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Out of Scope
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Security is a top priority at Grab. We believe that no technology is perfect and that working with skilled security researchers across the globe is crucial in identifying weaknesses in our technology. If you believe you've found a security bug in our service, we are happy to work with you to resolve the issue promptly and ensure you are fairly rewarded for your discovery.
Please let us know as soon as possible upon discovery of a potential security issue, and we’ll make every effort to quickly correct the issue. Provide us a reasonable amount of time to fix the issue before publishing it elsewhere.
Making a good faith effort to not leak, manipulate, or destroy any user data. Please only test against accounts you own yourself or with explicit permission of the account holder. Please refrain from automated/scripted account creation.
Grab will make a best effort to meet the following response targets for hackers participating in our program:
We’ll try to keep you informed about our progress throughout the process.
GrabTaxi reserves the right to decide if the minimum severity threshold is met and whether it was previously reported. To qualify for a reward under this program, you should:
Vulnerabilities affecting assets not listed as part of Grab's scope are not
eligible for a bounty. If you find a vulnerability in a vendor or third-party
that directly affects Grab, we will accept it and work with the third-party on
a best-effort basis to remediate the issue.
However, in certain exceptional cases, if we decide to reward, the decision will be at our discretion.
Please note that the rules, rewards, and assets in this Policy Page (https://hackerone.com/grab) precedes all previous versions and updates that may have been made in the past. All final decisions are at the discretion of Grab.
Our rewards are impact-based. This means, for example, that we will issue a relatively high reward for a vulnerability that has the potential to leak sensitive user data, but that we will issue little to no reward for a vulnerability that allows an attacker to deface a microsite. When we have our reward meetings, we always ask one question: If a malicious attacker abuses this, how bad off are we? We assume the worst and pay out the bug accordingly.
If we receive several reports for the same issue, we offer the bounty to the earliest report for which we had enough actionable information to identify the issue. We don't want to encourage people spamming us with vague issues in an attempt to be first.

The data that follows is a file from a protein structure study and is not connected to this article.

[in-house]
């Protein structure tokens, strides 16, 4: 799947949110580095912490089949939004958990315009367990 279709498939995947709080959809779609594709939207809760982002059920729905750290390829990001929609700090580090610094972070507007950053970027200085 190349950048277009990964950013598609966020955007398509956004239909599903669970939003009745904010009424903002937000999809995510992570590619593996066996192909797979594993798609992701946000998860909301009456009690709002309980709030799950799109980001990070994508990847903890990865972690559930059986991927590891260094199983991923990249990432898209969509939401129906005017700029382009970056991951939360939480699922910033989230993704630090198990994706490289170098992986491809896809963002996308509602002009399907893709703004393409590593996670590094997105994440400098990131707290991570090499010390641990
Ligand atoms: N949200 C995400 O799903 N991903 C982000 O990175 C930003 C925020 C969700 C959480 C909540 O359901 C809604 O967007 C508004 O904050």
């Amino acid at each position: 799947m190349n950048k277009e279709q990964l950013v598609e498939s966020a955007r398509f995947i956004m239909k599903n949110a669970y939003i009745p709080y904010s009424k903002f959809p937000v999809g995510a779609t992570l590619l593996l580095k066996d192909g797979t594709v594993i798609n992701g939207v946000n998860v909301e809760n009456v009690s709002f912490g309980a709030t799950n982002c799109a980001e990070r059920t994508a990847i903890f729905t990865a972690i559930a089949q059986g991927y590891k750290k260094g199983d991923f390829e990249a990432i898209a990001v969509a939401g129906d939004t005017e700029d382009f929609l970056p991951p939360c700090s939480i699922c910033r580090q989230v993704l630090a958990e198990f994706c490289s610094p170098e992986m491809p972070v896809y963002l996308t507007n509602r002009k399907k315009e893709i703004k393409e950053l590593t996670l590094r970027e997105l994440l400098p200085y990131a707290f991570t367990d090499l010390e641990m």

If a single fix fixes multiple vulnerabilities, we treat this as a single vulnerability. For example, if you find 3 vulnerabilities in a WordPress plugin we use, and our fix is to remove the plugin, this will receive a single bounty, determined, as always, by impact.
The payout ranges on this page are guidelines to express roughly how we think about the severity of classes of issues. They are not exact rules. There can be attributes of bugs that make them more or less severe, which will affect the payout. For example, if a vulnerability affects only a small population of users, it will likely receive a lower reward than a similar vulnerability that affects a larger population of users.
At the end of the day, all reward amounts are at our discretion, but we aim to be fair. Some researchers won't agree with some of our decisions, but we're paying out to the best of our ethical ability and trust that the majority of researchers will consider their rewards fair and in many cases generous. We will adapt as the program continues.
The amounts listed here are the maximum we can pay for issues based on these severities. Purpose of this is provide you an idea of how we think about rewarding issues, at the end it all comes down to the underlying impact but at our discretion
Critical Security Issues ($5,000 - $10,000): Command injection, deserialisation bugs, sandbox escapes, remote code execution on a production server. Exposure of personally identifiable information (PII) customer IC numbers, driver images, licence numbers, location information or payment card information (PCI) like credit card numbers, bank account numbers etc. Potential access to source code.
High Security Issues ($1,000 - $5,000): Restricted or limited account takeover, vertical/horizontal privilege escalations, authorization checks allowing bypassing fraudulent transactions and/or leading to the exposure of personally Identifiable Information (PII)
Medium Security Issues ($200 - $1,000): Stored/DOM Cross-site Scripting (XSS), most Cross-site Request Forgery (CSRF) issues, access control issues which do not expose PII but affect other accounts, some account validation bypasses (being able to change driver picture, etc). Any vulnerability which allows the bulk lookup of user enumeration
This section contains issues that are not accepted under this program, because they are malicious and/or because they have low security impact and will be immediately marked as invalid.